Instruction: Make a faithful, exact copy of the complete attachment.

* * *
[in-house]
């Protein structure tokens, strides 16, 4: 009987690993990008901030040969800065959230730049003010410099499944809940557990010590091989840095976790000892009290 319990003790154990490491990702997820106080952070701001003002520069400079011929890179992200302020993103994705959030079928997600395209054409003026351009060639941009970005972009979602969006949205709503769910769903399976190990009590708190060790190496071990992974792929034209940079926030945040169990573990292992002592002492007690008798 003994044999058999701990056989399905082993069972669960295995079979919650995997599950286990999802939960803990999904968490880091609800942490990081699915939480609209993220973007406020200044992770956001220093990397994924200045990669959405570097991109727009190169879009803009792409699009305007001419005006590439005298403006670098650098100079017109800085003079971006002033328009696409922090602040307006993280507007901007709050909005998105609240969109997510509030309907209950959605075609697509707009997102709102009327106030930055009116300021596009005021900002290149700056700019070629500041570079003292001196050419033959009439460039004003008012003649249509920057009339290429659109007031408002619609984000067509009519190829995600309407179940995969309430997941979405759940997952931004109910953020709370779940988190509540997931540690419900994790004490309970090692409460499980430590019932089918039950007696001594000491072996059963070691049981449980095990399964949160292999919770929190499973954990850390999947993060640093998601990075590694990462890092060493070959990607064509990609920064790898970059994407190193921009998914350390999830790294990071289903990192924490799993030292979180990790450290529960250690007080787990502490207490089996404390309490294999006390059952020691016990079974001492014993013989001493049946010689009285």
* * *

[in-house]
């Protein structure tokens, strides 16, 4: 009987690993990008901030040969800065959230730049003010410099499944809940557990010590091989840095976790000892009290 319990003790154990490491990702997820106080952070701001003002520069400079011929890179992200302020993103994705959030079928997600395209054409003026351009060639941009970005972009979602969006949205709503769910769903399976190990009590708190060790190496071990992974792929034209940079926030945040169990573990292992002592002492007690008798 003994044999058999701990056989399905082993069972669960295995079979919650995997599950286990999802939960803990999904968490880091609800942490990081699915939480609209993220973007406020200044992770956001220093990397994924200045990669959405570097991109727009190169879009803009792409699009305007001419005006590439005298403006670098650098100079017109800085003079971006002033328009696409922090602040307006993280507007901007709050909005998105609240969109997510509030309907209950959605075609697509707009997102709102009327106030930055009116300021596009005021900002290149700056700019070629500041570079003292001196050419033959009439460039004003008012003649249509920057009339290429659109007031408002619609984000067509009519190829995600309407179940995969309430997941979405759940997952931004109910953020709370779940988190509540997931540690419900994790004490309970090692409460499980430590019932089918039950007696001594000491072996059963070691049981449980095990399964949160292999919770929190499973954990850390999947993060640093998601990075590694990462890092060493070959990607064509990609920064790898970059994407190193921009998914350390999830790294990071289903990192924490799993030292979180990790450290529960250690007080787990502490207490089996404390309490294999006390059952020691016990079974001492014993013989001493049946010689009285």